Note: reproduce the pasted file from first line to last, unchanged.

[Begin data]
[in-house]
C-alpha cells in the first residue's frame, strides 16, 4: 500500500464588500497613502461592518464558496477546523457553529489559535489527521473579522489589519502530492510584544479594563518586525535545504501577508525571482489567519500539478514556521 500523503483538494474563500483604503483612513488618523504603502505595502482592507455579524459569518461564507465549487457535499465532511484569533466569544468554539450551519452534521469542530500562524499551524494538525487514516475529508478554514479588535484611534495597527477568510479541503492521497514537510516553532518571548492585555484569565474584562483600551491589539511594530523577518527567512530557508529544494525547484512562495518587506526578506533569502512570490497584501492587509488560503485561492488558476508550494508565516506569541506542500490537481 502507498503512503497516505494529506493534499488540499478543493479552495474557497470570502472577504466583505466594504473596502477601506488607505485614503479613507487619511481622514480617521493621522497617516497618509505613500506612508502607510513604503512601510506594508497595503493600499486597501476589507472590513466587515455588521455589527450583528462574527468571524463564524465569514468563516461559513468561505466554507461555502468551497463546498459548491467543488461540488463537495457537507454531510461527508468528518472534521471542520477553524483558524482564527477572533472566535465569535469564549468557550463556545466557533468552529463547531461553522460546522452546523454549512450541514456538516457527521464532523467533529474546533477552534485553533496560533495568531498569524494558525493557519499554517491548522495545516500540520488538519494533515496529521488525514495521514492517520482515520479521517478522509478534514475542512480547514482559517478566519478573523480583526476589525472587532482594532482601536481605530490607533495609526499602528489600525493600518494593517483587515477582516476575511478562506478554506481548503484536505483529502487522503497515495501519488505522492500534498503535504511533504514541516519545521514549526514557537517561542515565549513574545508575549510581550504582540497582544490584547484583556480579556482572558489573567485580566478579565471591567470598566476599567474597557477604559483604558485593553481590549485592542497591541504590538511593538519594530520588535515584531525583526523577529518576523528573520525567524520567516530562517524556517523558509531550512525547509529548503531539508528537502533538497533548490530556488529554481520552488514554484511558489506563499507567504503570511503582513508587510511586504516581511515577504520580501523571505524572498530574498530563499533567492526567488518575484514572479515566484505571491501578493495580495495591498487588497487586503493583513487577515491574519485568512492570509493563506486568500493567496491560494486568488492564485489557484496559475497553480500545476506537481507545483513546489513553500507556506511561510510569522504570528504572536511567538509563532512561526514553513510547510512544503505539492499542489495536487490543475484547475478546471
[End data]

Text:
[in-house]
C-alpha cells in the first residue's frame, strides 16, 4: 500500500464588500497613502461592518464558496477546523457553529489559535489527521473579522489589519502530492510584544479594563518586525535545504501577508525571482489567519500539478514556521 500523503483538494474563500483604503483612513488618523504603502505595502482592507455579524459569518461564507465549487457535499465532511484569533466569544468554539450551519452534521469542530500562524499551524494538525487514516475529508478554514479588535484611534495597527477568510479541503492521497514537510516553532518571548492585555484569565474584562483600551491589539511594530523577518527567512530557508529544494525547484512562495518587506526578506533569502512570490497584501492587509488560503485561492488558476508550494508565516506569541506542500490537481 502507498503512503497516505494529506493534499488540499478543493479552495474557497470570502472577504466583505466594504473596502477601506488607505485614503479613507487619511481622514480617521493621522497617516497618509505613500506612508502607510513604503512601510506594508497595503493600499486597501476589507472590513466587515455588521455589527450583528462574527468571524463564524465569514468563516461559513468561505466554507461555502468551497463546498459548491467543488461540488463537495457537507454531510461527508468528518472534521471542520477553524483558524482564527477572533472566535465569535469564549468557550463556545466557533468552529463547531461553522460546522452546523454549512450541514456538516457527521464532523467533529474546533477552534485553533496560533495568531498569524494558525493557519499554517491548522495545516500540520488538519494533515496529521488525514495521514492517520482515520479521517478522509478534514475542512480547514482559517478566519478573523480583526476589525472587532482594532482601536481605530490607533495609526499602528489600525493600518494593517483587515477582516476575511478562506478554506481548503484536505483529502487522503497515495501519488505522492500534498503535504511533504514541516519545521514549526514557537517561542515565549513574545508575549510581550504582540497582544490584547484583556480579556482572558489573567485580566478579565471591567470598566476599567474597557477604559483604558485593553481590549485592542497591541504590538511593538519594530520588535515584531525583526523577529518576523528573520525567524520567516530562517524556517523558509531550512525547509529548503531539508528537502533538497533548490530556488529554481520552488514554484511558489506563499507567504503570511503582513508587510511586504516581511515577504520580501523571505524572498530574498530563499533567492526567488518575484514572479515566484505571491501578493495580495495591498487588497487586503493583513487577515491574519485568512492570509493563506486568500493567496491560494486568488492564485489557484496559475497553480500545476506537481507545483513546489513553500507556506511561510510569522504570528504572536511567538509563532512561526514553513510547510512544503505539492499542489495536487490543475484547475478546471